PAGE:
After days of public outrage over the treatment of a pupil, who was shamed after he turned up to school in Indigenous attire for Culture Day, Mae’s administration has agreed to apologise to the nine-year-old boy.This was during a meeting held on Monday afternoon at the Amerindian Peoples Association (APA) Head Office, which saw APA Executive Director Jean La Rose; GIS Specialist & Forest Policy Officer Michael Mc Garrell; Communications & Visibility Officer Nicholas Peters; Mae’s Schools Director Stacey French and Administrator Lucinda Mc Curdy; and the boy’s parents, Jason Chacon and Karen Small, as well as other stakeholders sitting down to discuss the incident.Karen Small recounts the incident during a meeting with representatives from the APA and Mae’s SchoolsAccording to a statement from the APA, French agreed to apologise to the boy and his parents, but made no commitments on a public apology.“After some back and forth on the matter, and with the APA stressing on what culture really means to Indigenous peoples in Guyana, the school’s director agreed that she would apologise to the young man on the turn the incident took and the trauma that he experienced shortly after,” the missive from the APA detailed.However, the Association pointed out that a public apology was necessary, since not only the boy and his family but the Indigenous people were hurt by this incident, which has been denounced across the country.Monday’s meeting, which was organised by the APA, was the first time the boy’s parents had come face to face with the school’s administration since the incident and Small, the mother of the child, was able to recount directly to the school’s top administration how the incident took place and to express her concerns about its impact on the nine-year-old. She also took the opportunity to highlight some inaccuracies contained in a statement released by the school on the incident.Meanwhile, the school‘s representative also said that she too was not happy about inaccurate media reporting that the child was not allowed to enter the school. However, the APA pointed out that the issue was bigger than whether the child was allowed entry or not, it was a matter much larger that deemed a people’s culture as “inappropriate” which in turn resulted in the child feeling that he should dislike his culture after being made to feel uncomfortable in his ethnic dress.Moreover, the organisation posited that the incident should be used both as a teaching and learning opportunity for the students and faculty of the school. To this end, the APA offered to help the school in sensitising students and others on larger issues affecting Indigenous peoples and their role in society.The school has agreed to host a session in collaboration with the Association to inform students and faculty of Indigenous culture and overcoming the negative stereotypes which continue to exist.Nevertheless, the APA sees the outcome of the meeting as a step in the right direction towards not only resolving this particular incident, but also addressing cultural prejudices that may persist today.Apart from this meeting, the school’s officials also met with representatives from the Ministries of Education, Social Cohesion, and Indigenous Peoples’ Affairs on Monday.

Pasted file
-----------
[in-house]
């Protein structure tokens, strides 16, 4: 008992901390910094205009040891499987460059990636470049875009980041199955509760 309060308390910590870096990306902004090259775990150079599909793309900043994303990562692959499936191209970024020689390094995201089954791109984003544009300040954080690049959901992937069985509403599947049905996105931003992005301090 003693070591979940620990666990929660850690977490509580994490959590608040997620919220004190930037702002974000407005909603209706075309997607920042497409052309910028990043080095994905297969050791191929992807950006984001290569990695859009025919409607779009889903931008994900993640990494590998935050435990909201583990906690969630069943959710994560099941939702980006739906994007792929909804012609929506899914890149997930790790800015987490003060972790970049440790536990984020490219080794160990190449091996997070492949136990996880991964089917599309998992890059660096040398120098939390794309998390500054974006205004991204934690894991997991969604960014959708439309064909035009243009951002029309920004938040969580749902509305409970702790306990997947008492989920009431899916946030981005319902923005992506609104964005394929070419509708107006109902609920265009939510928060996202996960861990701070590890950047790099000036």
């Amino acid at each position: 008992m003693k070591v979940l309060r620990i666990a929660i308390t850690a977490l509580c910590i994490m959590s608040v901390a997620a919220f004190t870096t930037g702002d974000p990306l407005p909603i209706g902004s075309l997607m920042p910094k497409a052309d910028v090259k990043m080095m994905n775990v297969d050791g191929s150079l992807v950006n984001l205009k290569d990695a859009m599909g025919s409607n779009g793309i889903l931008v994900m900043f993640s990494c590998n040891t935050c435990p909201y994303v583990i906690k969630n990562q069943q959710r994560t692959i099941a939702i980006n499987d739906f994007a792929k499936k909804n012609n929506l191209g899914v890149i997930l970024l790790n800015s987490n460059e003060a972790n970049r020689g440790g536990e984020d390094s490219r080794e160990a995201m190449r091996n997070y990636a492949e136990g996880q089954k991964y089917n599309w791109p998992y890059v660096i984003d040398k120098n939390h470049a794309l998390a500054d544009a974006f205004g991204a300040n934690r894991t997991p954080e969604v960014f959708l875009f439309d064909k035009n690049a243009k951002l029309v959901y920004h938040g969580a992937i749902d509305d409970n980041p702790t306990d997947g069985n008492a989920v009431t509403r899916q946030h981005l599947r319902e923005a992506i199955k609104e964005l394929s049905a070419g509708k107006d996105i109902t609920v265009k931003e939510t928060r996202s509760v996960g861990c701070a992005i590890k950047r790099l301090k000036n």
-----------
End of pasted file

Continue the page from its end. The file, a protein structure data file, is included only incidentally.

0Shares0000Captain Thulani Hlatswayo hit the second goal as South Africa recorded their biggest ever win before a tiny crowd against the Seychelles © AFP / PHILL MAGAKOEJOHANNESBURG, South Africa, Oct 13 – South Africa achieved their biggest victory when they hammered the Seychelles 6-0 Saturday in an Africa Cup of Nations qualifier before a tiny rain-soaked crowd in Johannesburg.The previous widest winning margin by ‘Bafana Bafana’ (The Boys) was 5-0 at home to Guatemala in a friendly match as the republic prepared to host the 2010 World Cup. South Africa scored three times in four minutes midway through the first half with a Nigel Hoareau own-goal followed by goals from captain Thulani Hlatshwayo and Lebo Mothiba.A string of saves from goalkeeper Romeo Barra prevented South Africa going further ahead until Percy Tau and substitutes Dino Ndlovu and Teboho Mokoena netted in a late burst.Mokoena scored the record-creating sixth goal two minutes into stoppage time with a close-range header off a cross at Soccer City stadium.The one-sided affair matchday 3 affair in Group E came as no surprise as South Africa are ranked 73rd in the world — 116 places above the Seychelles.Only a few thousand watched the mismatch in heavy rain despite the public broadcaster not screening the qualifier because of a financial dispute with the national football body.Matches involving ‘Bafana Bafana’ used to draw 80,000 crowds, but poor results in recent years has seen a dramatic fall-off in attendances.South Africa have seven points from three matches and Libya four and Nigeria three from two in a three-team chase for two places at the 2019 Cup of Nations in Cameroon.Nigeria, who suffered a shock matchday 1 home loss to South Africa, host Libya later Saturday in Uyo.In Kampala, Uganda cruised to a 3-0 victory over Lesotho that moved them three points clear of Cape Verde at the top of Group L.Emmanuel Okwi opened and closed the scoring with a goal in each half and Farouk Miya converted a penalty to give the ‘Cranes’ a two-goal half-time advantage.Uganda have seven points halfway through the six-round qualifying competition, Cape Verde four and Lesotho and Tanzania two each.Another eight qualifiers are scheduled for Saturday.0Shares0000(Visited 1 times, 1 visits today)